Convenience and consequences

By: Reyshimar Arguelles

PRESIDENT Duterte’s order to close down the lottery operations of the Philippine Charity Sweepstakes Office due to massive corruption had me thinking why people are drawn to the game in the first place.

To some, buying a lottery ticket is treated as a rite of passage, much like a baptism or circumcision. It’s a phase where we are introduced to the world of adulthood, alongside blood pressure medication and sporadic fits of gout. We want to know what it’s like having a lifestyle that’s free from the problems of having less wealth. So it’s either we adults work ourselves to the point of exhaustion or try our luck at winning the jackpot.

If you haven’t been stressed out enough by your daily workload at a job that pays you less than the actual value you are producing, the lottery provides a potential way out of the situation you’re in. The odds of winning are notoriously low, but to someone who has been tracking lottery numbers for years, there is persistence in waiting in line and trying another number combination in the hopes of winning half a billion pesos.

Taking your chances with the lottery creates some measure of hope that maybe – just maybe – you can instantly bail yourself out of debt and lead the kind of life reserved only for the worst of oligarchs and social media influencers. That’s understandable. Our culture has always made a big deal out of this need to underscore convenience. We all have goals, and given that we handle too many issues at work and at home, reducing the steps leading to these goals has become almost a strategy for survival.

Aside from the lottery, there’s also the practice of using fixers who can help speed up transactions at government offices. Falling in line is for wimps, so why spend an hour queueing when you can pay someone to process your driver’s license or business permits for you? Much has been done to destroy this practice, starting with the Anti-Red Tape Law that seeks to reduce processing times for all transactions at government offices. The act was further enhanced last year with the introduction of an amendment prohibiting clients from directly contacting government personnel.

These regulations, however, have failed to drastically reduce the cases of red tape in government. This has prompted President Duterte to name the Land Transportation Office, the Bureau of Internal Revenue, the Pag-IBIG Fund, the Social Security System, and the Land Registration Authority as among the few problematic agencies in his recent State of the Nation Address.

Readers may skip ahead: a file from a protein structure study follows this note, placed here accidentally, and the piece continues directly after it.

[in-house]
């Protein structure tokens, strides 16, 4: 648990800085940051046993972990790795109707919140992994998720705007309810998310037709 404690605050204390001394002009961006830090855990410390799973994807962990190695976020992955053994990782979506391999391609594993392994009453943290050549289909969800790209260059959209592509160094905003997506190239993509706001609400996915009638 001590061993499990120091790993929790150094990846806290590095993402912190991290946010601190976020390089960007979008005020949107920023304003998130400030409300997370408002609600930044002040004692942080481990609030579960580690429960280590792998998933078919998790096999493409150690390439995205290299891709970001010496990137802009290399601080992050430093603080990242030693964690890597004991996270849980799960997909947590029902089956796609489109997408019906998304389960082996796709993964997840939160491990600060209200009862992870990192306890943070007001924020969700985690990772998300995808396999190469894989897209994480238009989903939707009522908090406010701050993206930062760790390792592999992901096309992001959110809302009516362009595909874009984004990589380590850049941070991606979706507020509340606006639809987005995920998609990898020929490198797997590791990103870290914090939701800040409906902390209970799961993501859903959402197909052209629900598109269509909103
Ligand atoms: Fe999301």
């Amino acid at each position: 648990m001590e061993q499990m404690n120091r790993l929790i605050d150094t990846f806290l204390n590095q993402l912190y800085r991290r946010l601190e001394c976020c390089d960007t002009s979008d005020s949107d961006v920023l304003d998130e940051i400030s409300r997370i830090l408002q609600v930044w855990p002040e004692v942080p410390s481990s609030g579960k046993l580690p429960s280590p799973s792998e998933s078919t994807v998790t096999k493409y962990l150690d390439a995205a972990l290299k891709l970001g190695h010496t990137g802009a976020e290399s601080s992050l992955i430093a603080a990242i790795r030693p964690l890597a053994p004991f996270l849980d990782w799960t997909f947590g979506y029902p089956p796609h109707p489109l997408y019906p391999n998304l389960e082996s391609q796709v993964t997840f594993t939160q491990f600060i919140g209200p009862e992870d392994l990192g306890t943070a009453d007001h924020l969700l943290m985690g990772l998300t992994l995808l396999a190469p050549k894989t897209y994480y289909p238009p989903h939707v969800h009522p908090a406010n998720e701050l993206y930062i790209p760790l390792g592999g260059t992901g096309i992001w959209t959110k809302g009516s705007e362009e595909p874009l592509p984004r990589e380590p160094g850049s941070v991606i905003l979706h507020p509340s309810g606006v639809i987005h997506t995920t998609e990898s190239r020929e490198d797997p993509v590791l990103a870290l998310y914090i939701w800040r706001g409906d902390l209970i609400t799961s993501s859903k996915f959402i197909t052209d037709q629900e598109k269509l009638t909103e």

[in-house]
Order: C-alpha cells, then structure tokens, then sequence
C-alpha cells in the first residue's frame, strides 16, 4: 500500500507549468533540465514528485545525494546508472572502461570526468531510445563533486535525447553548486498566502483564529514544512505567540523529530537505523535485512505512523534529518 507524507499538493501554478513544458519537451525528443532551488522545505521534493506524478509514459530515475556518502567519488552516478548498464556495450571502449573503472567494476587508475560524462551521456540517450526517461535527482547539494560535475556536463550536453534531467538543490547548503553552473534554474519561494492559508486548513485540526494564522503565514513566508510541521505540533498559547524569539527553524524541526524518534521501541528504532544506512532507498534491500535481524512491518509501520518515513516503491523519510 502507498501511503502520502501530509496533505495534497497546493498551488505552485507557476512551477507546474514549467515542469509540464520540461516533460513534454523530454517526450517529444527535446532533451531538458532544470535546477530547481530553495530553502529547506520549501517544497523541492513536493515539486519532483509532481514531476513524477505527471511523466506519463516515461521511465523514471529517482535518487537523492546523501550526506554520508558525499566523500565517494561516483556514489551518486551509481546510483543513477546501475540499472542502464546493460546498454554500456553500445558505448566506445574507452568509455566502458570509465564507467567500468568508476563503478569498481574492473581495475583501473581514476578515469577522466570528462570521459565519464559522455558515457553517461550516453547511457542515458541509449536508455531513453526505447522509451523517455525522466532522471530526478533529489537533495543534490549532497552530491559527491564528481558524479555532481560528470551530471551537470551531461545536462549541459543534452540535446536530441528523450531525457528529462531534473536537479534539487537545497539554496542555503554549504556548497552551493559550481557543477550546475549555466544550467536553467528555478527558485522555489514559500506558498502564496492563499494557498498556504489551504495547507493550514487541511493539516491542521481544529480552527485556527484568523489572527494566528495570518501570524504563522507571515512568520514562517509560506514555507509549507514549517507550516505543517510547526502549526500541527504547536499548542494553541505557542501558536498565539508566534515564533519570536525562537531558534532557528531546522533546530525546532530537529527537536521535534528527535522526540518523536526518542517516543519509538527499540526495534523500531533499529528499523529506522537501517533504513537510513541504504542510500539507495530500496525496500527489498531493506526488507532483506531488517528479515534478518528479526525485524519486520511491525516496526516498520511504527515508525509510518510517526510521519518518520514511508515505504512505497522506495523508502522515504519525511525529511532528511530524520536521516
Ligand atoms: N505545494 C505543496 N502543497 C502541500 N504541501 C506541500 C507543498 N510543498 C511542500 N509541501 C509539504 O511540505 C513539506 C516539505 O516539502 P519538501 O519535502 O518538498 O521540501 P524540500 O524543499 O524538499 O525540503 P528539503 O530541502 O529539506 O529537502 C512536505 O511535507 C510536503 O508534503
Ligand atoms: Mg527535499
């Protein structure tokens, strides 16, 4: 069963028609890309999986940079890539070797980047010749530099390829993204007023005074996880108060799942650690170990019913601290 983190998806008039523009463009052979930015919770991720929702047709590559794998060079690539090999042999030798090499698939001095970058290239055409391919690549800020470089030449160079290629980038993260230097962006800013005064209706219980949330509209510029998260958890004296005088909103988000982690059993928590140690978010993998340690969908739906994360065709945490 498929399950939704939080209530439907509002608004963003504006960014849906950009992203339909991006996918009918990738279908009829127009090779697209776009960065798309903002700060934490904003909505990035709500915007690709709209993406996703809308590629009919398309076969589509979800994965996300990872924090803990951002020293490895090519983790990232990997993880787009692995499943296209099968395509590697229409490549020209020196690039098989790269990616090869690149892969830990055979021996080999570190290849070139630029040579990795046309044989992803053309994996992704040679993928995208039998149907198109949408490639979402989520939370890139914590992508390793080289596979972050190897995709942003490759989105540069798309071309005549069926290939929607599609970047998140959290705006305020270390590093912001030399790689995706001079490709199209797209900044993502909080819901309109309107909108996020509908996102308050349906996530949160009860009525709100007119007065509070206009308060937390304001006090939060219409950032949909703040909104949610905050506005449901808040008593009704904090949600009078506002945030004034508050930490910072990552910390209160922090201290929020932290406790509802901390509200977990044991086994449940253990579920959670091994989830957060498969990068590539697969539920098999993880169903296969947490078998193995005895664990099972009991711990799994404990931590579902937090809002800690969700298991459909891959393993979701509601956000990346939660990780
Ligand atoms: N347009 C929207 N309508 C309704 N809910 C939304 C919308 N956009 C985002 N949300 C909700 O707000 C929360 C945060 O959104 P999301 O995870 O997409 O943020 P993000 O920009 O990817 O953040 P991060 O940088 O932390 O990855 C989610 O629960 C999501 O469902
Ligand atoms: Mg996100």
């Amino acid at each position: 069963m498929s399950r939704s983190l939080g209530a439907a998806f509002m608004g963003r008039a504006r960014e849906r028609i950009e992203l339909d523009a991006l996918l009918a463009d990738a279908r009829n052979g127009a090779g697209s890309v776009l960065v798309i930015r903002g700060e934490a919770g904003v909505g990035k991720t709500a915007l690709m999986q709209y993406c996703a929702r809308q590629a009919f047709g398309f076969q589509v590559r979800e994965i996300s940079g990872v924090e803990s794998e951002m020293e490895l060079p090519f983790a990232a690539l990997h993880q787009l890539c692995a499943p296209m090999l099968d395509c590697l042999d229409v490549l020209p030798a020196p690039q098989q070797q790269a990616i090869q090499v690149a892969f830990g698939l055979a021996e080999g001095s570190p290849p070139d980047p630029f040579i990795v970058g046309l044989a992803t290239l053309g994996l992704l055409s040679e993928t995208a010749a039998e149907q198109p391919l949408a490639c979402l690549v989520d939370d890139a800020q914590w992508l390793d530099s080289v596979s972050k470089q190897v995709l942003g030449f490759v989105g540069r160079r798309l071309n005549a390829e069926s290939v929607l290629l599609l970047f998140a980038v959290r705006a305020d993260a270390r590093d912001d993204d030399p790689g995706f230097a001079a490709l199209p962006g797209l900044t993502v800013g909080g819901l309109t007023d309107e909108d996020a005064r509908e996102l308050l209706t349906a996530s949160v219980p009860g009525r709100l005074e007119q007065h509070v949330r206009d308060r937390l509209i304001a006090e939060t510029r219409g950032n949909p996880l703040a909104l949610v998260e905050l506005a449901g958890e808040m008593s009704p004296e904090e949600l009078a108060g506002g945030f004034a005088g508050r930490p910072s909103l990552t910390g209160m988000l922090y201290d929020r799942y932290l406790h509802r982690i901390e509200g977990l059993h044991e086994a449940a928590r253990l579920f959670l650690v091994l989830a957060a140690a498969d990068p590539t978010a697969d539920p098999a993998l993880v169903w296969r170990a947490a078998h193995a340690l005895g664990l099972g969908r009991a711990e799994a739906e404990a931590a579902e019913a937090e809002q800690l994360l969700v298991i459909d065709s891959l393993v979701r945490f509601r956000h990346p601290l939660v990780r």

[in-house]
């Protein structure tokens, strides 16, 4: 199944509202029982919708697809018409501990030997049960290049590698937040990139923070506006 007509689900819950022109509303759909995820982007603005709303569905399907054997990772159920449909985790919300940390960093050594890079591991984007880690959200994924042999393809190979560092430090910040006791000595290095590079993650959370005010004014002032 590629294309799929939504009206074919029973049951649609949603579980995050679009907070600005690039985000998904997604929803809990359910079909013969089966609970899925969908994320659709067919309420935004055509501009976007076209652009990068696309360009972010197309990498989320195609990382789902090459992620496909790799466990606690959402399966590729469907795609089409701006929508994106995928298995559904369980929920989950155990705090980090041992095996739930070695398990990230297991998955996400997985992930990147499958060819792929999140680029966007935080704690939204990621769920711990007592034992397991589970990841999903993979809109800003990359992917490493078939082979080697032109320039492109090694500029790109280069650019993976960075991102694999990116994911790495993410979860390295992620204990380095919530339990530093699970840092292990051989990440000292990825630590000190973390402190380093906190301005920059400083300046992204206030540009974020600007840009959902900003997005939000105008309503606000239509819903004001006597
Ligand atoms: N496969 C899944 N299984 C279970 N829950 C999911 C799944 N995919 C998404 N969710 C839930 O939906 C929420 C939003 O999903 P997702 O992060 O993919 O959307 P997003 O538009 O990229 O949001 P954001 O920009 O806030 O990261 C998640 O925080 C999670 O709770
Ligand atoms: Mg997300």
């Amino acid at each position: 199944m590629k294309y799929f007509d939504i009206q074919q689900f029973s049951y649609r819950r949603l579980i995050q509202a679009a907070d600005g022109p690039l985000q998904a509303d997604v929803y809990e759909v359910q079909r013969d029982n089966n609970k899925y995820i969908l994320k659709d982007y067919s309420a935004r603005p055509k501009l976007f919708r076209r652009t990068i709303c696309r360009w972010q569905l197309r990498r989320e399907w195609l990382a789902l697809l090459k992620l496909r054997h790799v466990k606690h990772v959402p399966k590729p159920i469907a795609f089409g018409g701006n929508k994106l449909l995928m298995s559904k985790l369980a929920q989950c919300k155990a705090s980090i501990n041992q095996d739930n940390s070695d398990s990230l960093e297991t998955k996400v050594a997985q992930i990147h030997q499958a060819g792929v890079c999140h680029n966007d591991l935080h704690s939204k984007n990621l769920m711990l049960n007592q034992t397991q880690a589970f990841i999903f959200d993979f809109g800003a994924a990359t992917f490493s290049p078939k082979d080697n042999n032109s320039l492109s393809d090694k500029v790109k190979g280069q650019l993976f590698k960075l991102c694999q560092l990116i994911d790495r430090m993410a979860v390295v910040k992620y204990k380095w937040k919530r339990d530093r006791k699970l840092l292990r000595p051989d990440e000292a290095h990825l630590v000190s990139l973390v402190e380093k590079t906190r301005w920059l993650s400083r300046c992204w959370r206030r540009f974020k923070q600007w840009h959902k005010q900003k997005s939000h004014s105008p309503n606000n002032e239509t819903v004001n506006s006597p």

Is there any other way these agencies can reduce their processes further? Bureaucratism is just one of many nauseating barriers that Filipinos will need to address every day. We already have too many issues to handle and too many forms to fill up. We just can’t waste any more time dealing with paperwork when we can reserve most of it for more productive things.

Joining the lottery, on the other hand, is someone’s way of bypassing the barriers that get in the way to solving every problem in life.

For sure, we all are averse at the idea of suffering or toiling hard for something we want or need. This makes sense as working smart is better than working hard. Then again, working smart doesn’t necessarily mean you can get away with the moral consequences it entails. Gas chambers, after all, were created to “streamline” the liquidation of undesirables as the Holocaust progressed. Similarly, the country’s recent foreign policy shows a desire easier way out of the entanglement we’ve found ourselves in.

Convenience has its price. Winning the lottery won’t necessarily make you happy. There are no shortcuts that will lead you towards it. The process itself is arduous, but at least it lets you grow in maturity.

The same can be said when it comes to managing the affairs of the state. There’s no room for making impulsive decisions. People’s lives are at stake and taking shortcuts will only make matters even more complicated than they already are.

There is no jackpot when you’re in public office and there’s simply no way you can make the government more efficient if you insist on taking the shorter route.